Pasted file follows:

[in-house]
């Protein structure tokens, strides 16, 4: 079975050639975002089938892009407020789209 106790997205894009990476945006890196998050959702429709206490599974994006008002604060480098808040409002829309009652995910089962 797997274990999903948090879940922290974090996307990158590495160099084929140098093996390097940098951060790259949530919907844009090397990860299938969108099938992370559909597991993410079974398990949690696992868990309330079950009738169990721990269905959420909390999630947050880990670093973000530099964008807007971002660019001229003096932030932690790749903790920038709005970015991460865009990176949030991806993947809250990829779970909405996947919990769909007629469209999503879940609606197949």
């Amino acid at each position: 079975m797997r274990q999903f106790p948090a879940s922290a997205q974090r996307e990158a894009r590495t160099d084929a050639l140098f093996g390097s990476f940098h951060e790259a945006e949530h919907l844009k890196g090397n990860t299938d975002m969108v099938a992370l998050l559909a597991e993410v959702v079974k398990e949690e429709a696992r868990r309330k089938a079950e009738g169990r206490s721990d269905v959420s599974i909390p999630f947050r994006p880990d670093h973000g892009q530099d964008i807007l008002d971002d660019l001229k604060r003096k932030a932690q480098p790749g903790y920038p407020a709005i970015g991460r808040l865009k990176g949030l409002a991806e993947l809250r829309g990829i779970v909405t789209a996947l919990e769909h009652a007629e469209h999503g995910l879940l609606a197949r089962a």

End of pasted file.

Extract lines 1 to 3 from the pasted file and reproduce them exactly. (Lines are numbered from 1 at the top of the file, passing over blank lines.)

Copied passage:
[in-house]
């Protein structure tokens, strides 16, 4: 079975050639975002089938892009407020789209 106790997205894009990476945006890196998050959702429709206490599974994006008002604060480098808040409002829309009652995910089962 797997274990999903948090879940922290974090996307990158590495160099084929140098093996390097940098951060790259949530919907844009090397990860299938969108099938992370559909597991993410079974398990949690696992868990309330079950009738169990721990269905959420909390999630947050880990670093973000530099964008807007971002660019001229003096932030932690790749903790920038709005970015991460865009990176949030991806993947809250990829779970909405996947919990769909007629469209999503879940609606197949």
């Amino acid at each position: 079975m797997r274990q999903f106790p948090a879940s922290a997205q974090r996307e990158a894009r590495t160099d084929a050639l140098f093996g390097s990476f940098h951060e790259a945006e949530h919907l844009k890196g090397n990860t299938d975002m969108v099938a992370l998050l559909a597991e993410v959702v079974k398990e949690e429709a696992r868990r309330k089938a079950e009738g169990r206490s721990d269905v959420s599974i909390p999630f947050r994006p880990d670093h973000g892009q530099d964008i807007l008002d971002d660019l001229k604060r003096k932030a932690q480098p790749g903790y920038p407020a709005i970015g991460r808040l865009k990176g949030l409002a991806e993947l809250r829309g990829i779970v909405t789209a996947l919990e769909h009652a007629e469209h999503g995910l879940l609606a197949r089962a």